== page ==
million people could be infected. we have the latest on that outbreak ahead. plus, one for profit educator getting schooled today by the u.s. government. that name is ahead. and later, to cut or not to cut, that's the trillion dollar question in the oil market in terms of production. we're going to go inside this global game of chess when "power lunch" continues on cnbc. e is at seizing opportunity. so i'm going to take this opportunity to go off script. so if i wanna go to jersey and check out shotsy tuccerelli's portfolio, what's it to you? or i'm a scottish mason whose assets are made of stone like me heart. papa! you're no son of mine! or perhaps it's time to seize the day. don't just see opportunity, seize it! (applause) seize it! checking out the listing on zillyeah, i like it. this place has a great backyard.
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lunch." we're keeping an eye on travel and hospitality related stocks as the zika virus spreads here. airlines among some of the industries being watched. airlines, some of them issuing refunds to zika stricken areas. among the names, american, united, delta, and jetblue between 3% and 5% lower. cruise lines in focus. royal caribbean, down. zika not the only factor adding to the negative trades. overall market part of it and oil in that story as well. automatic these companies are closely tied to fuel prices so zika and oil a big focus for some traders. >> dom, thank you very much. let's talk more about the spread of this zika virus. joining us is dr. batina frise from the stonie brook university school of medicine. michelle caruso-cabrera, our international correspondent and co-anchor joins us well. dr. frise, welcome. we had you on when we were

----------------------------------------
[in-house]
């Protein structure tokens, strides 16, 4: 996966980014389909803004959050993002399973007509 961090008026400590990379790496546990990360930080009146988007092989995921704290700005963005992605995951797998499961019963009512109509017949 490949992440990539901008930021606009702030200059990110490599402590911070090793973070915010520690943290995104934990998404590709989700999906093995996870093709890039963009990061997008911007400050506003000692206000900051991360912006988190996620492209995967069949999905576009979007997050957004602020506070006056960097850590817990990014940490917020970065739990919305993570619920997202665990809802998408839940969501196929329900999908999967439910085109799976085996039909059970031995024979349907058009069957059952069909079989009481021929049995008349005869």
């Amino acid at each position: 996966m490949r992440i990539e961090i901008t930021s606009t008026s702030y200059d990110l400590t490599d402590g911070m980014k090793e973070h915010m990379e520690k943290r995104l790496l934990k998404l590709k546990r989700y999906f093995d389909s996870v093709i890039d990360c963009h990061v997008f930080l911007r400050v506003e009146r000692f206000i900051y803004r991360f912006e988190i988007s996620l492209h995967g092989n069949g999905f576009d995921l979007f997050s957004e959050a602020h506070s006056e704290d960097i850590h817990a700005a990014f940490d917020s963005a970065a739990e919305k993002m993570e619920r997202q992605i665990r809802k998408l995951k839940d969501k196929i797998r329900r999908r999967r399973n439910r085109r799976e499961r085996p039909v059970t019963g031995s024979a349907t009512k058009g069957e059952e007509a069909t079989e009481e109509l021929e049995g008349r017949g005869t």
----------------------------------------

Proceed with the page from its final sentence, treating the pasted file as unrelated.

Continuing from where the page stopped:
talking about botalk talking about ebola. the cdc says it is unlikely to see a widespread outbreak. the world health organization said the virus is spreading explosively. which is it? >> so, right now we don't know yet. zika virus is spreading all over the americas. and it is and a virus. and the concern is though the virus itself causes a benign viral infection, most people won't feel it, the concern is that we have seen a rising incidents of microcephalus, a small head born in children born to women who have that infection during pregnancy. >> is there a cause -- >> do we know whether the virus is the cause of that or is it an association that is alarming? >> it is still an association. there is credible evidence from the -- from epidemiological data
that there could be a causal relationship between this viral infection and the incidents of the increased microencephaly in the children. we know the incidents in brazil is 20 fold up. there is also concern that cases of gillian barr is rising and we're watching whether this could potentially be associated with that infection. it is an ascending paralysis in patients after viral infections which sometimes lead to serious complications. >> dr. fries, back to tyler's first question, we have one organization saying they don't think it is going to be such a huge epidemic and then a report that it is spreading explosi